Dr. James Scott is a faculty member in the Dalla Lana School of Public Health at the University of Toronto where is the Head of the Division of Occupational & Environmental Health, and the Director of the UAMH Centre for Global Microfungal Biodiversity. Dr. Scott's research focuses on the interactions between people and microorganisms (fungi, bacteria and viruses). His mycological work studies the taxonomy, ecology and aerobiology of human-associated fungi responsible for infectious and allergic disease. His work on bacteria focuses on the influence of environmental exposures on the acquisition and maturation of the infant gut microbiome, and the airborne movement of pathogenic bacteria in healthcare buildings and outdoor air. Dr. Scott's teaching deals with biological hazards in the workplace and community, public health sanitation, and medical and veterinary mycology. Most recently Dr. Scott joined the executive team of PsiloTech Health Solutions, a Canadian biotech start-up led by neuropsychiatrist and psychopharmacologist Dr. Peter Silverstone to commercialize the clinical use of psychedelic mushrooms in the treatment of PTSD and other psychiatric illnesses resistant to conventional therapy.

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March 22nd Speaker Series Video Available

Daniel Winkler's presentation Best of Mushroaming - From High Asia to South America is now available to MST members to watch on the meetings video page.

Daniel shares his hunt for gorgeous choice edibles, potent medicinals, and all kinds of bizarre and colorful fungi from the most minute to massive fruitings.

MST meeting video screenshot

Daniel grew up collecting and eating wild mushrooms in the Alps and has been foraging for over 25 years in the PNW and beyond, sharing his enthusiasm as a mushroom educator and guide and as past Puget Sound Mycological Society vice-president.

In his presentations he is combining his stunning photography (check out mushroaming.com) with a blend of entertaining stories and scientific information. Having been in love with mushrooms since early childhood Daniel managed to bend his career as an ecologist and geographer focused on High Asia towards researching rural Tibet’s enormous fungal economy.

His Cordyceps research has been featured in The Economist, National Geographic, New York Times, Washington Post, NPR, BBC World Service etc.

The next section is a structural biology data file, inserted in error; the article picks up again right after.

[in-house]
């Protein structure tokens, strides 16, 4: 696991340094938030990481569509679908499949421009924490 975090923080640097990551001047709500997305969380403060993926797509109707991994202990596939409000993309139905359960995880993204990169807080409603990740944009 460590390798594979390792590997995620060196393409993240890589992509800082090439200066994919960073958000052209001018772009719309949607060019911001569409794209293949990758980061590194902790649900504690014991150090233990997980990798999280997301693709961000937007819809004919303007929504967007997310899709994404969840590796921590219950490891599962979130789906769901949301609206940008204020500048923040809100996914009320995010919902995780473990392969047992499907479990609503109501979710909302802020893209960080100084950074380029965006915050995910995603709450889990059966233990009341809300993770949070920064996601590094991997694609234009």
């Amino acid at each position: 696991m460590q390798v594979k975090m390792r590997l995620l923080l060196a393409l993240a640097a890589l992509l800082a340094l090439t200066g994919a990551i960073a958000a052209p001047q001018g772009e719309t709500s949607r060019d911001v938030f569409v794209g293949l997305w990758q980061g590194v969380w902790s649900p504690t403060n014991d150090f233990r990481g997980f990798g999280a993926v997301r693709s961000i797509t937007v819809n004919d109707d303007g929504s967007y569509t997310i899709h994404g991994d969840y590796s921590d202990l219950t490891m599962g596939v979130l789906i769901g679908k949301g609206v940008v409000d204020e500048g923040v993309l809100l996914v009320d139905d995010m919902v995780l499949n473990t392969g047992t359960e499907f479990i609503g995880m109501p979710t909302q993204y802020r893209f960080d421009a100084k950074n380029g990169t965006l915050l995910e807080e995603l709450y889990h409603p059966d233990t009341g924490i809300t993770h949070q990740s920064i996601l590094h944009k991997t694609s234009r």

Myco-Consortium talk Mar. 25: Richard W. Kerrigan

As part of the MST's membership in the Myco-Consortium series of Zoom talks, MST members are invited to join the presentation on Friday, March 25th at 7pm ET:

Richard W. Kerrigan: Agaricus of North America

A talk by Richard W. Kerrigan
Friday March 25th, 7pm ET

Richard will introduce us to the Agaricus genus and how it is organized taxonomically and phylogenetically, followed by a series of interesting or representative examples of species in North America. Where possible, he'll emphasize the Agaricus species local to the North East.


About Richard W. Kerrigan

Richard W. Kerrigan was born and raised in California. He became interested in Agaricus in 1971, after meeting David Arora while both were undergraduates at the University of California, Santa Cruz. He earned a bachelor’s and a master’s degree at San Francisco State University (1976, 1982, with mentor Harry Thiers), a doctorate from University of California, Santa Barbara (1989), and was a postdoctoral fellow at the University of Toronto (1989-1991). From 1991-2017, Kerrigan held the position of Director of Research, USA, with Sylvan Inc, the world’s leading producer of cultivated mushroom spawn, where he worked on breeding improved strains of cultivated mushrooms. His study of the diversity, taxonomy, systematics and phylogeny of wild species of Agaricus continues as a separate, independent area of research now extending over 50 years.